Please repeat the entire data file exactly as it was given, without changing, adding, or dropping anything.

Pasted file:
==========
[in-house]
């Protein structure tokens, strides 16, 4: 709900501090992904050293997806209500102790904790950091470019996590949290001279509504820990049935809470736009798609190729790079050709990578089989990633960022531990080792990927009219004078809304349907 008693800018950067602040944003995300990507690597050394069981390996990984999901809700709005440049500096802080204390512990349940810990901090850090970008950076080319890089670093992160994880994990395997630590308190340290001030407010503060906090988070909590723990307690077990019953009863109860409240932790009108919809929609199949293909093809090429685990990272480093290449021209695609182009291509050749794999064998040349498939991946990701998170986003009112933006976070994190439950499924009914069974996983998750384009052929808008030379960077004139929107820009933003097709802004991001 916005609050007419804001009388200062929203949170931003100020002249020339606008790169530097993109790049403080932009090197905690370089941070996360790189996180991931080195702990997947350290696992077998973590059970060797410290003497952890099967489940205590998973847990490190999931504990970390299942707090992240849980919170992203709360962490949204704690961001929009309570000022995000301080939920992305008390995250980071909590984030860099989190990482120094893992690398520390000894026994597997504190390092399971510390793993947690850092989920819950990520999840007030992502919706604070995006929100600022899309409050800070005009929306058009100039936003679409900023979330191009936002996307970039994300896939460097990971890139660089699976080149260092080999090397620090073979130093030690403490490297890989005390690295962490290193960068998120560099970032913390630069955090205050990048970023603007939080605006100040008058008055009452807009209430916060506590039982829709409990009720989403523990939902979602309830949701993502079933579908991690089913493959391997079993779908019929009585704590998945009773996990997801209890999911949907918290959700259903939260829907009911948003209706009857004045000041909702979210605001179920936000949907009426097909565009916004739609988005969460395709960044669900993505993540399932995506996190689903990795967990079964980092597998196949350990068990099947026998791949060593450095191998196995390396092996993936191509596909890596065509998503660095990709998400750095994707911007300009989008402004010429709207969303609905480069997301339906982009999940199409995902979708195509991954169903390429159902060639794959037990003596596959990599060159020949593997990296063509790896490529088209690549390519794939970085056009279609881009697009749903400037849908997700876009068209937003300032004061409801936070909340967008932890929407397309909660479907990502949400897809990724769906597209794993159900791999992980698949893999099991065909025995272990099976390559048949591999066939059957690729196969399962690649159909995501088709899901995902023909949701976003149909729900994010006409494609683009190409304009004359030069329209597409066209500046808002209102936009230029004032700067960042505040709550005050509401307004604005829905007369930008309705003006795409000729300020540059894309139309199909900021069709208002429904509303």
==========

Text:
[in-house]
């Protein structure tokens, strides 16, 4: 709900501090992904050293997806209500102790904790950091470019996590949290001279509504820990049935809470736009798609190729790079050709990578089989990633960022531990080792990927009219004078809304349907 008693800018950067602040944003995300990507690597050394069981390996990984999901809700709005440049500096802080204390512990349940810990901090850090970008950076080319890089670093992160994880994990395997630590308190340290001030407010503060906090988070909590723990307690077990019953009863109860409240932790009108919809929609199949293909093809090429685990990272480093290449021209695609182009291509050749794999064998040349498939991946990701998170986003009112933006976070994190439950499924009914069974996983998750384009052929808008030379960077004139929107820009933003097709802004991001 916005609050007419804001009388200062929203949170931003100020002249020339606008790169530097993109790049403080932009090197905690370089941070996360790189996180991931080195702990997947350290696992077998973590059970060797410290003497952890099967489940205590998973847990490190999931504990970390299942707090992240849980919170992203709360962490949204704690961001929009309570000022995000301080939920992305008390995250980071909590984030860099989190990482120094893992690398520390000894026994597997504190390092399971510390793993947690850092989920819950990520999840007030992502919706604070995006929100600022899309409050800070005009929306058009100039936003679409900023979330191009936002996307970039994300896939460097990971890139660089699976080149260092080999090397620090073979130093030690403490490297890989005390690295962490290193960068998120560099970032913390630069955090205050990048970023603007939080605006100040008058008055009452807009209430916060506590039982829709409990009720989403523990939902979602309830949701993502079933579908991690089913493959391997079993779908019929009585704590998945009773996990997801209890999911949907918290959700259903939260829907009911948003209706009857004045000041909702979210605001179920936000949907009426097909565009916004739609988005969460395709960044669900993505993540399932995506996190689903990795967990079964980092597998196949350990068990099947026998791949060593450095191998196995390396092996993936191509596909890596065509998503660095990709998400750095994707911007300009989008402004010429709207969303609905480069997301339906982009999940199409995902979708195509991954169903390429159902060639794959037990003596596959990599060159020949593997990296063509790896490529088209690549390519794939970085056009279609881009697009749903400037849908997700876009068209937003300032004061409801936070909340967008932890929407397309909660479907990502949400897809990724769906597209794993159900791999992980698949893999099991065909025995272990099976390559048949591999066939059957690729196969399962690649159909995501088709899901995902023909949701976003149909729900994010006409494609683009190409304009004359030069329209597409066209500046808002209102936009230029004032700067960042505040709550005050509401307004604005829905007369930008309705003006795409000729300020540059894309139309199909900021069709208002429904509303």